The last time Washington had a legitimate general manager acting and operating in that role was from 1989-99, when Charley Casserly called the shots. And the last time a legitimate general manager was involved in the hiring of a head coach in this town was in ’94 when Norv Turner was tabbed. Simply put, if you’re under the age of 30, you’ve never witnessed anything like this.

Once Daniel Snyder sold the franchise to Josh Harris and friends, locals hoped and dreamed of better days, but the impact of landing the hottest and most sought-after candidate on the market cannot be overstated. The torturous days of a meddlesome owner playing fantasy football are mercifully gone. Now, qualified football people will be dictating the direction of the once-proud franchise.

Regardless of whether Peters ultimately selects Detroit Lions offensive coordinator Ben Johnson (one of the brightest young minds in the game), Baltimore Ravens defensive coordinator Mike Macdonald (an intriguing candidate who has spearheaded several impressive showings this season) or someone else as the new head coach (Dan Quinn? Raheem Morris?), there’s little reason to believe they’ll be forced to settle for a punchline like Steve Spurrier, Jim Zorn or Jay Gruden to lead the locker room.

The phrase that pays in Ashburn these days is “aligned vision.” And look, a coherent structure where ownership, the general manager and head coach are all on the same page might not be earth shattering elsewhere, but it’s radically different from the last two decades of dysfunction in our nation’s capital. Congrats to all who survived the days of overpaying over-the-hill free agents and/or forcing talent evaluators to burn a first-round draft pick on a kid because he went to the same high school as your child. May we never speak of them again.

In the not-too-distant future, attention will turn to April’s NFL Draft, where the Commanders hold the second overall pick. Peters, his staff and hand-picked coach, will identify which player best fits with their new brand of football. Will they turn to LSU quarterback and Heisman Trophy winner Jayden Daniels? Or possibly North Carolina’s Drake Maye? Or does draft day end with USC’s Caleb Williams somehow becoming the new face of the franchise? Whichever direction they go one thing is certain — competent and qualified individuals are making the impactful decisions.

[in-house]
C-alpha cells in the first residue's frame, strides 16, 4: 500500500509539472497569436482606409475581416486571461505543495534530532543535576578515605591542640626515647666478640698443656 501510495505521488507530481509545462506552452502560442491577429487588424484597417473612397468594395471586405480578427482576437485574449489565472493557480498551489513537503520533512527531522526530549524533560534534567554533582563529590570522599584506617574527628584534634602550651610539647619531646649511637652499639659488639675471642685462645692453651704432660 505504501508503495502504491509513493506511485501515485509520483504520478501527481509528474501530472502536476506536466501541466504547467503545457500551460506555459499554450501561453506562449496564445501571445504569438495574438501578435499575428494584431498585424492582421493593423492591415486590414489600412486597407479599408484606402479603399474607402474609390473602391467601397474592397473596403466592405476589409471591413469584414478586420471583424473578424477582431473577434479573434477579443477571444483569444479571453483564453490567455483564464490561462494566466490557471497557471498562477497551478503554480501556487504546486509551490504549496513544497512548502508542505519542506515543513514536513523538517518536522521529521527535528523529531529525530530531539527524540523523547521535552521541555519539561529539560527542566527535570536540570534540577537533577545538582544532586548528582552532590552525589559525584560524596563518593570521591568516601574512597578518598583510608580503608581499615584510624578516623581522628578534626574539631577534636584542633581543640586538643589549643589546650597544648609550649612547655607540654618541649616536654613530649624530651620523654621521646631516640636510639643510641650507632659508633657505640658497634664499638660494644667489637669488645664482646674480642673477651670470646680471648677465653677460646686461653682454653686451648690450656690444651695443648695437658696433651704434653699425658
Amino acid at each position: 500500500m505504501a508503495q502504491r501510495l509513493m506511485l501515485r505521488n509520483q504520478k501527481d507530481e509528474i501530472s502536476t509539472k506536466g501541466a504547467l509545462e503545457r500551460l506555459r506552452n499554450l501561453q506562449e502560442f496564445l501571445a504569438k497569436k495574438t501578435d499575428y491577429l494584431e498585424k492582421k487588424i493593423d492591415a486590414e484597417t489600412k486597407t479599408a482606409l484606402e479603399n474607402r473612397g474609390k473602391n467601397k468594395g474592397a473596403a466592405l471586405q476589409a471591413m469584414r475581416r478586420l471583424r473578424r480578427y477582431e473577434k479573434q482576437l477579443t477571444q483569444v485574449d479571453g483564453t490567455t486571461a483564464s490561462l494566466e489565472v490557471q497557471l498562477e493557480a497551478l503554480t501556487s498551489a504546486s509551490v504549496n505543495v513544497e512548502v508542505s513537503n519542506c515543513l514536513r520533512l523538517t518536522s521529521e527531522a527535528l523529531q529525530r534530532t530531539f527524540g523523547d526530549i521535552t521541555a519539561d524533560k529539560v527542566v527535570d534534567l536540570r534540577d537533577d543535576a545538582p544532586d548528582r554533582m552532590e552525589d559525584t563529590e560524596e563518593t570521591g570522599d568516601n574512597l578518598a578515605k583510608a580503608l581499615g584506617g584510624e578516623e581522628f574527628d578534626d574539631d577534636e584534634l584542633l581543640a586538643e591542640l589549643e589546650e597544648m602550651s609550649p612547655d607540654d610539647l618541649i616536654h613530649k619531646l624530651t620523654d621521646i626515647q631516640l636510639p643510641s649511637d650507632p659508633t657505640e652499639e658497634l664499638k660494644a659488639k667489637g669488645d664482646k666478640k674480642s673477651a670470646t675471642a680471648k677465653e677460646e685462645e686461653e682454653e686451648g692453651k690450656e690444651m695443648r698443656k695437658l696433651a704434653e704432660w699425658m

In my 19 seasons covering the team, the Redskins/Football Team/Commanders have made the playoffs just five times while finishing with double digit losses in nine seasons. In fact, 2012 and 2005 are the only two seasons over that span where Washington won 10 games. Nothing guarantees that the 2024 season will play out any differently, but for the first time since Robert Griffin III had two working knees, there is legitimate cause for optimism.


Lowly Bears humiliate Commanders in primetime affair

Coming into Thursday Night Football, the Chicago Bears were just 3-18 since last season began and the first team in NFL history to allow 25 or more points in 14 straight games. In fact, nearly a calendar year had come and gone since Chicago’s last victory. Compounding matter for Chicago, three of their preferred four secondary members were injured and the Bears were forced to protect quarterback Justin Fields with their third-string left tackle. And yet, none of it mattered.

The Bears roared out of the gates, jumping out to a 24-point lead before halftime to earn their first win in 347 days. Receiver D.J. Moore had four receptions for 126 yards and a touchdown … in the first quarter alone, and finished the night with eight catches for 230 yards and three touchdowns. The man was so unstoppable that rookie cornerback Emmanuel Forbes was benched during the second half, but he was far from the only Washington defender who struggled in this game or during the season at large. The Commanders defense has now allowed an average of 352 yards and 30 points per game this season, which is unacceptable for a unit with such a substantial investment — both monitarily and in draft capital.

Things weren’t any better on the other side of the house either. The game got out of hand so quickly that offensive coordinator Eric Bieniemy abandoned the running game entirely — quarterback Sam Howell was Washington’s leading rusher with four carries for 19 yards — turning his unit into an entirely one dimensonial and predictable. Washington dropped back to pass an astounding 55 consecutive times against the Bears, who registered five sacks and 11 quarterback hits.